In doing some research in order to answer a question of a commenter I found this article by Monsignor Cormac Burke, whose book on marriage I highly recommend. It is an article on St. Augustine and his views concerning marriage and sexuality. St. Augustine is identified by many–but not by Christopher West, to my knowledge–as the bogeyman of Catholic puritanism because of his negative views of sexuality based on his over-emphasis of original sin. Monsignor Burke shows that this interpretation of great western doctor is not accurate. This article is also helpful aid to the understanding of TOB in context. The Church has always emphasized the inherent goodness of human sexuality.
Here is a quote from St. Augustine:
Let these nuptial blessings be the objects of our love: offspring, fidelity, the unbreakable bond. . . . Let these nuptial blessings be praised in marriage by him who wishes to extol the nuptial institution.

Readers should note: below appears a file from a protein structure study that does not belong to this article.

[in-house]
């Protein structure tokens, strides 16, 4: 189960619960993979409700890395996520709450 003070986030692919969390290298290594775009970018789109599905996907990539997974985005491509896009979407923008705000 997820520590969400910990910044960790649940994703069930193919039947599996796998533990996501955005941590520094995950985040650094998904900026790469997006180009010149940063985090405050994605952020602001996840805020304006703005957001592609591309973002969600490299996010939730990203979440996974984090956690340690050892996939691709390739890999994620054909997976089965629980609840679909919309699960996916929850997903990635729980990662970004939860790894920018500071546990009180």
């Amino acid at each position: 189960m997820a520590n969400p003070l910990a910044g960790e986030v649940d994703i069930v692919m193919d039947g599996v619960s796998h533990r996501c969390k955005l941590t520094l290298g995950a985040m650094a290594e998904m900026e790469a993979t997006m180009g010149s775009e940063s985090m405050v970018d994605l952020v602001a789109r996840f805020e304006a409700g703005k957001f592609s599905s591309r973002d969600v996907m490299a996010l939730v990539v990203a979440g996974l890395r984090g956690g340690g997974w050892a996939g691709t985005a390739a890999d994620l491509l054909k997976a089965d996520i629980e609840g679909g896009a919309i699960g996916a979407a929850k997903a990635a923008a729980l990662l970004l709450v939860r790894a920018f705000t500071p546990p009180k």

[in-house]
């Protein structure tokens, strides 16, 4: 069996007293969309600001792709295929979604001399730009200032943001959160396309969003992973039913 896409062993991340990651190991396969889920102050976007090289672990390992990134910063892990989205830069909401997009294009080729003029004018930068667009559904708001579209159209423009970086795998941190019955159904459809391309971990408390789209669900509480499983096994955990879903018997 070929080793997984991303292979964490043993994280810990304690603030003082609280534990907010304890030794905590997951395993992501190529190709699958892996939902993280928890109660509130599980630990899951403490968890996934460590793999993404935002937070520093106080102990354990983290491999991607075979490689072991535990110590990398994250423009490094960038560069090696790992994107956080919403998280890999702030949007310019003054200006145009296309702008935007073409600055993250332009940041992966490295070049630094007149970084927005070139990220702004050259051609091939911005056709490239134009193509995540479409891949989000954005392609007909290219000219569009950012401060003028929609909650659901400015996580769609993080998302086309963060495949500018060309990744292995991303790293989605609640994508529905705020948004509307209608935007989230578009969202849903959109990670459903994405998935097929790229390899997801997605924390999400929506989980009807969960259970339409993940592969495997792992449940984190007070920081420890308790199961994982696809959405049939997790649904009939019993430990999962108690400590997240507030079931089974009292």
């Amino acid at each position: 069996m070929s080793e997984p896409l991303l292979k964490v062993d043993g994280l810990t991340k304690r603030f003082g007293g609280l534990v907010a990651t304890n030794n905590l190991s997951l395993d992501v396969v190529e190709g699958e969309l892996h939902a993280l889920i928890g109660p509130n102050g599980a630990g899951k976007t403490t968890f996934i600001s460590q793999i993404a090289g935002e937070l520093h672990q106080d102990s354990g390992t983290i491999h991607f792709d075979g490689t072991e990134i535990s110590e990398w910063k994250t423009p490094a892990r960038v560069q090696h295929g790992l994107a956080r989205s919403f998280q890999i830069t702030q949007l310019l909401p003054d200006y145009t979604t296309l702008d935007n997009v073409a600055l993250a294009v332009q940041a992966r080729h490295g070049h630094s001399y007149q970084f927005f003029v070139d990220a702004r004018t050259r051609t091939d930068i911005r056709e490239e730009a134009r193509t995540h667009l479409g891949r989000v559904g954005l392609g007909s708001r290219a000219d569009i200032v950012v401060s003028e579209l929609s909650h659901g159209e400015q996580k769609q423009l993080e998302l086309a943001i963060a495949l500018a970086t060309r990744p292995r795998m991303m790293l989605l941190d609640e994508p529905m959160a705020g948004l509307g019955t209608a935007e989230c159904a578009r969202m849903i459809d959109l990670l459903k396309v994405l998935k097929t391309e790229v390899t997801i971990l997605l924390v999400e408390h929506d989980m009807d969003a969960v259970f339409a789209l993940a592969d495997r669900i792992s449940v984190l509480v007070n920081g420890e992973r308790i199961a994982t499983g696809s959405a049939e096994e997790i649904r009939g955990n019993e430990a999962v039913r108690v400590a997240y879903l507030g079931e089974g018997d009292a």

Here is part of Monsignor Burke’s conclusion:
It may well be that earlier in the twentieth century Christians needed to shake off a certain Puritanism in sexual matters, although it should be said that this was a particularly Protestant problem. In any case, it is scarcely the problem facing us today.
In this context, it is interesting to recall how Augustine had first to defend marriage and sexuality against the Manichean tendency to treat them with contempt or hatred, and later had to continue to defend them against the Pelagian tendency to treat them as if there were nothing delicate or problematic about them.
Insofar as Puritanism or Jansenism contained some semi-Manichean elements, we have moved away from them. Augustine’s firmly held, middle-of-the-road position can warn us of the dangers coming from a neo-Pelagianism, with its false suggestion that nothing is wrong with sex, that there is nothing needing control in sex.